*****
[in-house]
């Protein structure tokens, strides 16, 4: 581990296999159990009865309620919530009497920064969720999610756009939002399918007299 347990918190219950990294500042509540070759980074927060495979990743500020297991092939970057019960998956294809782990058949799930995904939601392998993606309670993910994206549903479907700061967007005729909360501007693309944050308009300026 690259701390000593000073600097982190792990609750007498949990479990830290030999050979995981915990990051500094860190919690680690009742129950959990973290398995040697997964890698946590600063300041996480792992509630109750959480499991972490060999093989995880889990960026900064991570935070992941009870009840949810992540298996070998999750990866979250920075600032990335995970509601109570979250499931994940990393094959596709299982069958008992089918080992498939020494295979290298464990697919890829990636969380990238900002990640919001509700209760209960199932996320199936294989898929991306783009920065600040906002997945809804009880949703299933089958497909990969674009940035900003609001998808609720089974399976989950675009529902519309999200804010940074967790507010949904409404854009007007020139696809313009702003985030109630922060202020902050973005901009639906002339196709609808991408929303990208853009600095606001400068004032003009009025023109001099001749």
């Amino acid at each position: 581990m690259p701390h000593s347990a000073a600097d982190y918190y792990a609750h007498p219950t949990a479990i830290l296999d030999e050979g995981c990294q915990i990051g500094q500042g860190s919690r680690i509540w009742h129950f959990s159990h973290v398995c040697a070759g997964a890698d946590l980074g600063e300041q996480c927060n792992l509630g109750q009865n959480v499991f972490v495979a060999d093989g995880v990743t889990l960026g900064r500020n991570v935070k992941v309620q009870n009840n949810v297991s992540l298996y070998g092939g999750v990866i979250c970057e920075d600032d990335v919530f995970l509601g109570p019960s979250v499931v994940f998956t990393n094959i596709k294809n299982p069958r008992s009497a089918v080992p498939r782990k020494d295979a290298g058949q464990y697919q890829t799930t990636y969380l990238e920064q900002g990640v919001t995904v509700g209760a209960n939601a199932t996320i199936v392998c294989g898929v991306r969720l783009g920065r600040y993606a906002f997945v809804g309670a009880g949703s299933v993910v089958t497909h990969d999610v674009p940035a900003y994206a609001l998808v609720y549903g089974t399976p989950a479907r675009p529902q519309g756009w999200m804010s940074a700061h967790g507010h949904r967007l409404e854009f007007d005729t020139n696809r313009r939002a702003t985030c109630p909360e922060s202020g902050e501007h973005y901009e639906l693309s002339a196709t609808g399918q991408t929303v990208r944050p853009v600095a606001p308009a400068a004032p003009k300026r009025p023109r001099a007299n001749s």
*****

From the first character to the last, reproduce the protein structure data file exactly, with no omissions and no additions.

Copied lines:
[in-house]
């Protein structure tokens, strides 16, 4: 581990296999159990009865309620919530009497920064969720999610756009939002399918007299 347990918190219950990294500042509540070759980074927060495979990743500020297991092939970057019960998956294809782990058949799930995904939601392998993606309670993910994206549903479907700061967007005729909360501007693309944050308009300026 690259701390000593000073600097982190792990609750007498949990479990830290030999050979995981915990990051500094860190919690680690009742129950959990973290398995040697997964890698946590600063300041996480792992509630109750959480499991972490060999093989995880889990960026900064991570935070992941009870009840949810992540298996070998999750990866979250920075600032990335995970509601109570979250499931994940990393094959596709299982069958008992089918080992498939020494295979290298464990697919890829990636969380990238900002990640919001509700209760209960199932996320199936294989898929991306783009920065600040906002997945809804009880949703299933089958497909990969674009940035900003609001998808609720089974399976989950675009529902519309999200804010940074967790507010949904409404854009007007020139696809313009702003985030109630922060202020902050973005901009639906002339196709609808991408929303990208853009600095606001400068004032003009009025023109001099001749």
């Amino acid at each position: 581990m690259p701390h000593s347990a000073a600097d982190y918190y792990a609750h007498p219950t949990a479990i830290l296999d030999e050979g995981c990294q915990i990051g500094q500042g860190s919690r680690i509540w009742h129950f959990s159990h973290v398995c040697a070759g997964a890698d946590l980074g600063e300041q996480c927060n792992l509630g109750q009865n959480v499991f972490v495979a060999d093989g995880v990743t889990l960026g900064r500020n991570v935070k992941v309620q009870n009840n949810v297991s992540l298996y070998g092939g999750v990866i979250c970057e920075d600032d990335v919530f995970l509601g109570p019960s979250v499931v994940f998956t990393n094959i596709k294809n299982p069958r008992s009497a089918v080992p498939r782990k020494d295979a290298g058949q464990y697919q890829t799930t990636y969380l990238e920064q900002g990640v919001t995904v509700g209760a209960n939601a199932t996320i199936v392998c294989g898929v991306r969720l783009g920065r600040y993606a906002f997945v809804g309670a009880g949703s299933v993910v089958t497909h990969d999610v674009p940035a900003y994206a609001l998808v609720y549903g089974t399976p989950a479907r675009p529902q519309g756009w999200m804010s940074a700061h967790g507010h949904r967007l409404e854009f007007d005729t020139n696809r313009r939002a702003t985030c109630p909360e922060s202020g902050e501007h973005y901009e639906l693309s002339a196709t609808g399918q991408t929303v990208r944050p853009v600095a606001p308009a400068a004032p003009k300026r009025p023109r001099a007299n001749s």